When the United States entered the war in April 1917, Arnold asked for assignment to France but was told he was needed for duty at Army headquarters, where he was overseeing the expansion of what was then known as the “air service.” By August 1917, he became the youngest full colonel in the Army. He likely inspired, and possibly interacted with, our first home-grown military aviator in 1st Lt. John Reading Schley (b. 1894). Sadly, Schley died during a training mission in Issoudun, France on October 22nd, 1918, just 20 days before the end of the war.
By the beginning of World War II, Arnold was head of the Army Air Corps. He was promoted to a five-star "General of the Army." After the war, when the U.S. Air Force was created, Arnold was given the rank "General of the Air Force."
I can’t tell you much about the belligerents in World War II, but the biggest of them all, Adolph Hitler, served in World War I, and had quite a varied experience from 1914-1918. Hitler served as a Gefreiter (lance corporal) in the Bavarian Army.
So I spent the last year building a new website, www.MountOlivetVets.com. I made memorial pages for 500 former Frederick residents who participated under some of the legendary men mentioned above. When doing my research on Frederick and World War I, I was taken by an article I found in the pages of the Frederick News, dated November 12th, 1923. This was the fifth anniversary of the signing of the Armistice of 1918, and for the occasion, the Francis Scott Key Post 11 of the American Legion had arranged a special commemorative program at the Frederick City Opera House.
The Legion was assisted by a host of local religious leaders, and had a twofold purpose for this event. The first objective was to pay honor to those local boys who fell in the late war, and second, was to present a pertinent message on the value of preparedness in warfare and at home. The keynote speaker on this day was Major-General Hanson E. Ely (1867-1958). Ely served in several conflicts, including the Spanish–American War and World War I, receiving the Distinguished Service Medal and numerous other awards for his role in both. Ely served as the Provost-Marshal of the American Expeditionary Forces of World War I, and at different times commanded the 20th, 2nd and 5th infantry regiments.
After the war, Hanson Ely would receive a promotion to major general (1923), and became the commandant of the United States Army War College in Carlisle (PA), a position he served in until 1927. Maj. Gen. Ely told the extensive crowd gathered in Frederick that day that “it was idle to talk of the permanent peace" and predicted another major war in twenty-five years (after the last one). This was an astounding, and eerie proclamation, made all the more pertinent because he was right! We would declare war again in 1941—18 years after this Frederick meeting, and 23 years after the end of World War I.
Of the World War I veterans documented here in Mount Olivet, we have about a dozen that served again in World War II in some capacity. One local man, among the 4,000 buried in Mount Olivet, truly deserves credit for shaping Frederick boys into competent, military personnel. He primarily did this as part of Company A of the Maryland National Guard over the first two decades of the century. He would continue to lead as a captain during the Great War, escorting his troops across the Atlantic to France. After the war he kept active with the National Guard, but eventually would be appointed to important state posts, and the highest offices of his hometown’s municipal government. He would serve again in World War II, overseeing a famed military installation in Virginia. This, a decade after dealing rather skillfully with a unique "army" of disgruntled veterans who had come to Frederick.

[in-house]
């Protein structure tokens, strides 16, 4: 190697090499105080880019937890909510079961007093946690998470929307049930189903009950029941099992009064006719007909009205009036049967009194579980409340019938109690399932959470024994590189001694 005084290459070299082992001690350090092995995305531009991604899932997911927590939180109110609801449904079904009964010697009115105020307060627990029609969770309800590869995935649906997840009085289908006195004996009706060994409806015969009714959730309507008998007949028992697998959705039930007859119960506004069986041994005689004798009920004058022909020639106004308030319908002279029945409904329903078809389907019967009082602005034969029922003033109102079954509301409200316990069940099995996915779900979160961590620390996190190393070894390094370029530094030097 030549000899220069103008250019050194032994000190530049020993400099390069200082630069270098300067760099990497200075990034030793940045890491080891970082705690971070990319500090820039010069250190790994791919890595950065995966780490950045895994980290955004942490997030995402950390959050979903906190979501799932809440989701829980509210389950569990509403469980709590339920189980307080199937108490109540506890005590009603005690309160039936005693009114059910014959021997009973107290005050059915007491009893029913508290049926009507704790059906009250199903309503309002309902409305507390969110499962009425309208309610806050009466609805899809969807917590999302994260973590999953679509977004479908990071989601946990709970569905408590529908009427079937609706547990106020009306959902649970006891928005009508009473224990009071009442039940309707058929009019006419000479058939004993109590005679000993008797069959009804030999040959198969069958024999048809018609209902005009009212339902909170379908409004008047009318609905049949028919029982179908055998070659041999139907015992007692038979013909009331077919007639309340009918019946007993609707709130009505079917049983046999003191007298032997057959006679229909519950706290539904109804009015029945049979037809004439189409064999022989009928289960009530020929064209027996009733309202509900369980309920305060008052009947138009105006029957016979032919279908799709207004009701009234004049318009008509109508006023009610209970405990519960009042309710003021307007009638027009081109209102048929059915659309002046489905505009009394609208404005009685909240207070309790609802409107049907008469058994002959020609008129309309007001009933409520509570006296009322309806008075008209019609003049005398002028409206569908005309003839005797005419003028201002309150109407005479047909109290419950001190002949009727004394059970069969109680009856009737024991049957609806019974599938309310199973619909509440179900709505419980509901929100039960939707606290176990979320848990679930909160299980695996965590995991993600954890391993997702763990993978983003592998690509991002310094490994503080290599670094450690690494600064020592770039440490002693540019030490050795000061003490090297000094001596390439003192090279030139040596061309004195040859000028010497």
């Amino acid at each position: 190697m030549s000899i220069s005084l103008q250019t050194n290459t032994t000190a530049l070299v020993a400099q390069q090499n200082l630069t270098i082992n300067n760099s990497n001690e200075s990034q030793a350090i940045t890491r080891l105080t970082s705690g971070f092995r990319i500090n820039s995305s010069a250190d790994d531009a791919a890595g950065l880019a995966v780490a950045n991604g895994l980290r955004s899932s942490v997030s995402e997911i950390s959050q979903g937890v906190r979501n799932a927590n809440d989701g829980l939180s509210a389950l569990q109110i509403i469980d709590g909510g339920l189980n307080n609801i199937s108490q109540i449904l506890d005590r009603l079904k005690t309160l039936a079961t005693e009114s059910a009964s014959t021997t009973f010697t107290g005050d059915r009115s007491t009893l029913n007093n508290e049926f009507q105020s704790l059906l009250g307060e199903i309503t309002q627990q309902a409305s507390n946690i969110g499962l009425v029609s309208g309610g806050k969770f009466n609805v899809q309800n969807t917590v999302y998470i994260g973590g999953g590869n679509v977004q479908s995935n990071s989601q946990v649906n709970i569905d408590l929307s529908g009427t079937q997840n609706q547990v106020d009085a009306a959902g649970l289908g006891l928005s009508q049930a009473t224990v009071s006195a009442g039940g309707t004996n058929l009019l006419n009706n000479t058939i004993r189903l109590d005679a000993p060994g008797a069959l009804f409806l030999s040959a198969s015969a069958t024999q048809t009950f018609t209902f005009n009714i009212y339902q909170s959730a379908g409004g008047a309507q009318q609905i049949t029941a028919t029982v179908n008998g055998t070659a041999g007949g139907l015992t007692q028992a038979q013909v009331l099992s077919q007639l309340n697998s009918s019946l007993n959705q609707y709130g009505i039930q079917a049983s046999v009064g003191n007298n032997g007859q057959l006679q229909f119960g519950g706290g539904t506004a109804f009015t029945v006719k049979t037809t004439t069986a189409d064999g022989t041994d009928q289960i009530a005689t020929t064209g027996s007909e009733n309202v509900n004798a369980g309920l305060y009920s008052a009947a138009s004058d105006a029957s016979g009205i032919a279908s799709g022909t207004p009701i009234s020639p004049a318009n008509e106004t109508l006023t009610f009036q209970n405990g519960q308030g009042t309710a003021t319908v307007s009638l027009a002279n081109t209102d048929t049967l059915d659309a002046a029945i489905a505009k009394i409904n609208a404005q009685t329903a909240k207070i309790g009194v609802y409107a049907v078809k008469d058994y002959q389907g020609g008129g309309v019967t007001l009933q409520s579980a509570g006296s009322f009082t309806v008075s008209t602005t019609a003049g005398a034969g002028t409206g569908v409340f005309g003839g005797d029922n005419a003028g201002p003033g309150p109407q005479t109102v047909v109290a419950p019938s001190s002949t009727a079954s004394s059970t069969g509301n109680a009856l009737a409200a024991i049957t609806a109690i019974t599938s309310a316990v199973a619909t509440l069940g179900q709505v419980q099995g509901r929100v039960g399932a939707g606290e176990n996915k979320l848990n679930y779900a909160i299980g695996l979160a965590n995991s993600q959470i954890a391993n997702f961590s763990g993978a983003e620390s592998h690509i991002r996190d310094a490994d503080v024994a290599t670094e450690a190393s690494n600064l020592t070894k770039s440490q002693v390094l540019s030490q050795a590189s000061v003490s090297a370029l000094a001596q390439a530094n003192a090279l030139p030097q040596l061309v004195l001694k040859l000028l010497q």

This gentleman lead by example, and was described as “one of the humblest and modest local leaders Frederick has ever had.” He was loved by his soldiers, and the sentiment seemed to carry over to Frederick’s civilian population for the balance of a life which came to a close just two days after our country swelled with patriotic pride in celebrating the bicentennial of the signing of the Declaration of Independence on July 4th, 1976.
A Born Fighting Man
Elmer Floyd Munshower was born in Frederick County on September 1st, 1885, the son of William T. Munshower and Amanda S. Routzahn. Described as “tall, blonde, modest and unassuming,” Elmer was the oldest of three children and educated in the county’s public school system. His father was a butcher and his mother a dress-maker. During his teenage years, he played sports of all kinds, hunted regularly and managed a farm named Bellview near Frederick.
After one year as a painter, Elmer switched gears and entered into the vocation of electrician with his brother Clarence and another gentleman named L. A. Woodward. The trio worked under the moniker of the Frederick Electrical Engineering Company, later to change to Woodward and Munshower, and finally, Munshower Electric Company.
Elmer was a "powerful" figure from the get-go. During his many years in the electrical business, major achievements included the first installation of fire alarms in a number of Frederick’s banks, and the illumination of the “town clock” within Trinity Church’s spire. This latter feat is said to have made history by being the first of its kind in the east part of our country. Elmer also introduced the first metallic electrical conduits, and equipped the electrical apparatus in the first moving picture theater in Frederick.
Company A was mustered out of federal service in 1919 following the end of World War I. Elmer would marry Miss Nellie Stratton in Philadelphia later that year and the newlyweds returned to Frederick and took up residence in Munshower’s childhood home located at 271 W. Patrick St. It wasn't long before he re-enlisted in the service and went about the business of reorganizing Company A. Elmer continued his leadership role, again commanding the locally based outfit until finally accepting the promotion to major. Now he would serve as executive officer of the 1st Battalion, Maryland National Guard.